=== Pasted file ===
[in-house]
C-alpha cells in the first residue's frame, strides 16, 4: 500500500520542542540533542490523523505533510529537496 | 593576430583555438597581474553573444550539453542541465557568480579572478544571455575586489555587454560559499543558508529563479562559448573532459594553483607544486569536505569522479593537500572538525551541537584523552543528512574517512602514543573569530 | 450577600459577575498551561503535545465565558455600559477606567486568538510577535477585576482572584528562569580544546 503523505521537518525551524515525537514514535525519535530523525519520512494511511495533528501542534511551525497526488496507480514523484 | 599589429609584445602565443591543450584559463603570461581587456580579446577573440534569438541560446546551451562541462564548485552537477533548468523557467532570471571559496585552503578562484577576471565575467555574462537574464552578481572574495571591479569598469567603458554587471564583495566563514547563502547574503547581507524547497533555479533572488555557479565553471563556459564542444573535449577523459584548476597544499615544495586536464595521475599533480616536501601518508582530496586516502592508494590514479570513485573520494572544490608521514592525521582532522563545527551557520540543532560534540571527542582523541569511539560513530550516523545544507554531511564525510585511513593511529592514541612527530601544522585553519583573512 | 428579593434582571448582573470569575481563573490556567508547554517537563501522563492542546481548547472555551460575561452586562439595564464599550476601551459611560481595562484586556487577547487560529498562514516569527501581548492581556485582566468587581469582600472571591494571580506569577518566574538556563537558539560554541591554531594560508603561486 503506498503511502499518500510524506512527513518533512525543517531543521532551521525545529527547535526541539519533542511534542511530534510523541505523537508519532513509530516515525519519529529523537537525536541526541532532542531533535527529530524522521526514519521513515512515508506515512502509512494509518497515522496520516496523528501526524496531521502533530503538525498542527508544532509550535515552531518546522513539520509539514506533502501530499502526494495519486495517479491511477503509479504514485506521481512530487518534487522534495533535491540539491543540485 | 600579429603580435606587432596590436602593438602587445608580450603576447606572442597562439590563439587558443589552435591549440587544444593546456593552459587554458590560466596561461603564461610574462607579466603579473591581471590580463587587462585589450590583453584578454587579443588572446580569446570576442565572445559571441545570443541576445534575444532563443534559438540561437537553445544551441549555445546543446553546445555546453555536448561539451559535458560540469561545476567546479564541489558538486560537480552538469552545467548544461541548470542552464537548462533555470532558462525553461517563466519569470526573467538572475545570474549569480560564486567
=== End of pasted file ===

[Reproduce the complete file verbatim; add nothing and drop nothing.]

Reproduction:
[in-house]
C-alpha cells in the first residue's frame, strides 16, 4: 500500500520542542540533542490523523505533510529537496 | 593576430583555438597581474553573444550539453542541465557568480579572478544571455575586489555587454560559499543558508529563479562559448573532459594553483607544486569536505569522479593537500572538525551541537584523552543528512574517512602514543573569530 | 450577600459577575498551561503535545465565558455600559477606567486568538510577535477585576482572584528562569580544546 503523505521537518525551524515525537514514535525519535530523525519520512494511511495533528501542534511551525497526488496507480514523484 | 599589429609584445602565443591543450584559463603570461581587456580579446577573440534569438541560446546551451562541462564548485552537477533548468523557467532570471571559496585552503578562484577576471565575467555574462537574464552578481572574495571591479569598469567603458554587471564583495566563514547563502547574503547581507524547497533555479533572488555557479565553471563556459564542444573535449577523459584548476597544499615544495586536464595521475599533480616536501601518508582530496586516502592508494590514479570513485573520494572544490608521514592525521582532522563545527551557520540543532560534540571527542582523541569511539560513530550516523545544507554531511564525510585511513593511529592514541612527530601544522585553519583573512 | 428579593434582571448582573470569575481563573490556567508547554517537563501522563492542546481548547472555551460575561452586562439595564464599550476601551459611560481595562484586556487577547487560529498562514516569527501581548492581556485582566468587581469582600472571591494571580506569577518566574538556563537558539560554541591554531594560508603561486 503506498503511502499518500510524506512527513518533512525543517531543521532551521525545529527547535526541539519533542511534542511530534510523541505523537508519532513509530516515525519519529529523537537525536541526541532532542531533535527529530524522521526514519521513515512515508506515512502509512494509518497515522496520516496523528501526524496531521502533530503538525498542527508544532509550535515552531518546522513539520509539514506533502501530499502526494495519486495517479491511477503509479504514485506521481512530487518534487522534495533535491540539491543540485 | 600579429603580435606587432596590436602593438602587445608580450603576447606572442597562439590563439587558443589552435591549440587544444593546456593552459587554458590560466596561461603564461610574462607579466603579473591581471590580463587587462585589450590583453584578454587579443588572446580569446570576442565572445559571441545570443541576445534575444532563443534559438540561437537553445544551441549555445546543446553546445555546453555536448561539451559535458560540469561545476567546479564541489558538486560537480552538469552545467548544461541548470542552464537548462533555470532558462525553461517563466519569470526573467538572475545570474549569480560564486567